Scott McCullough is best known as a director/dp for commercials and music videos which have brought him enormous festival selections and top honors. Combining an extraordinarily suspenseful plot with his outstanding directing expertise, he has successfully managed to deliver a perfectly enigmatic director’s cut in 2020, Three Days Gone, only to add more awards and nominations to his list.
Based on the life of Lucas Snow, a central player in LA's 2004 drug turf wars, Three Days Gone is a thrilling crime drama short film shot in 12 days with a cast of 22 principle actors staring Christopher Backus (Lucas Snow), James Black (Teddy Shark), and Michelle Stafford (Detective Holloway) among others.
Back from the dead after three days like Lazarus, Lucas is trying to remember and piece together the circumstances that has led to his being buried alive. Accompanied by his best friend, Doug Cross (Patrick J. Adams), he retraces his steps back, and as he does so the plot unfolds in morsels keeping the viewers at the edge of their seats right to the final credits.
The short film enjoys a very powerful opening that is complemented by the superb opening credit effects and the properly chosen song, Howling at the Moon. The opening scene pictures Lucas and Doug aiming at each other followed by the short choppy black and white cuts of the title sequence depicting Lucas flinging himself out of what must have been his grave towards some kind of accommodation. This strong opening introduces the universe of the film and conveys the tone right away.
The plot twists are introduced through flashbacks that allow only brief glimpses into the events and thus building up heart-pounding suspense which keeps the audience engaged and involve them in discovering the sequence of events with Lucas through an intricate web of crime, betrayal, violence and murder. The area in which the story is set is one that is taken over by criminal gangs permeating even the police force. Lucas is framed for several murders and accused of stealing a large sum of money from these gangs and, therefore, is sought not only by criminals but also by the police.
Apart from visual effects, the short film also relies heavily on dialogues and sound design in order to present the storyline, reveal the characters, and communicate the underlying themes among which narrative identity, death and police corruption are noteworthy.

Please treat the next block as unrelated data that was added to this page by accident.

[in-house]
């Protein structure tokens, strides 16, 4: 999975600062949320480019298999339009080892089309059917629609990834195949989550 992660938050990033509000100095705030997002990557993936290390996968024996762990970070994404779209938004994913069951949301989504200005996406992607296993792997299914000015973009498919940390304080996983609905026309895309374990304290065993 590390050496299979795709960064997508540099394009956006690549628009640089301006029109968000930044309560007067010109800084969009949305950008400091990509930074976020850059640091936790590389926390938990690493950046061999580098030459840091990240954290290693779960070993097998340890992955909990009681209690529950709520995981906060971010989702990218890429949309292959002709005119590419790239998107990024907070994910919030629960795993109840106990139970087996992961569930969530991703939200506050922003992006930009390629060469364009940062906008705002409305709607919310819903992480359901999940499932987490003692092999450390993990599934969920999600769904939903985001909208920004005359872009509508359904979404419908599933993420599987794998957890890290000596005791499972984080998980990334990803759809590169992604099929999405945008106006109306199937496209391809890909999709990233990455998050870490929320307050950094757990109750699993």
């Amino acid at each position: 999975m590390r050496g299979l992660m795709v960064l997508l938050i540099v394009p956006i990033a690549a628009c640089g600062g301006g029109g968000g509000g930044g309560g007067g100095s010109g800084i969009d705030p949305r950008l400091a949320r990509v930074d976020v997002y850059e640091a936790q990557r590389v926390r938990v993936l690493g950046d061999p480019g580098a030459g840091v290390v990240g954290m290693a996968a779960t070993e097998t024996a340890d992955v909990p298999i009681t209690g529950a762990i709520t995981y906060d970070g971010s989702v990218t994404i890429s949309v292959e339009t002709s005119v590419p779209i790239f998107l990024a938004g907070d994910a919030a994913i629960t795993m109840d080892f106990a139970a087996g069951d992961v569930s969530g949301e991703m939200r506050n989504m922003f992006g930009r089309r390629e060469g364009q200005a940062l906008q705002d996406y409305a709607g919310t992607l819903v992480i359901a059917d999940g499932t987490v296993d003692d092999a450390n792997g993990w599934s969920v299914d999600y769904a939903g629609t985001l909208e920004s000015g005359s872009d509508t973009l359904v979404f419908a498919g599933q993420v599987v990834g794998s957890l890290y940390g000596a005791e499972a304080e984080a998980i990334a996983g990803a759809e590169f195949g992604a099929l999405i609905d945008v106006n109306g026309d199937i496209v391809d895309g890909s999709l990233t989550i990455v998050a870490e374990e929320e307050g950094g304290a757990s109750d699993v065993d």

In several medium shots amnesiac bruised Lukas is staring at his own reflection in the mirror as if trying to know who he really is. To make sense and give meaning to one’s life, one needs to construct a narrative identity by drawing on past experiences and anticipating the future. Lucas’s narrative identity lacks consistency as he can neither remember the last three days of his life nor imagine his future. He also appears to feel remorseful and willing to “walk away”, but it is impossible to walk away from the consequences of his past decisions and actions.
Lucas is buried, but he turns out to be alive while Madison is dead, but her nude body is grotesquely present in the crime scene with eyes wide open. The paradox hence put forth questions our notions of death and its correlation with the body.
After a series of rapid-fire, edited flashbacks, we are once again back to Lucas and Doug aiming at each other. Later, Doug justifies his actions by claiming to try to make things right. The irony of it all, then, is the sordid manner in which he has done so as a puppet controlled by those in power including the police who hide behind their “badge” and their “code of ethics”.
Three Days Gone is an exhilarating showcase of McCullough’s talents and potentials as a short film filmmaker. It creates a delicate balance between tension, action and anticipation, and benefits hugely from excellent editing and special effects that maintain attention and blend in seamlessly. The twenty-three-minute film fits well into its genre, and proves it is possible to create suspense and drama in a short period of time. It definitely must be watched more than once!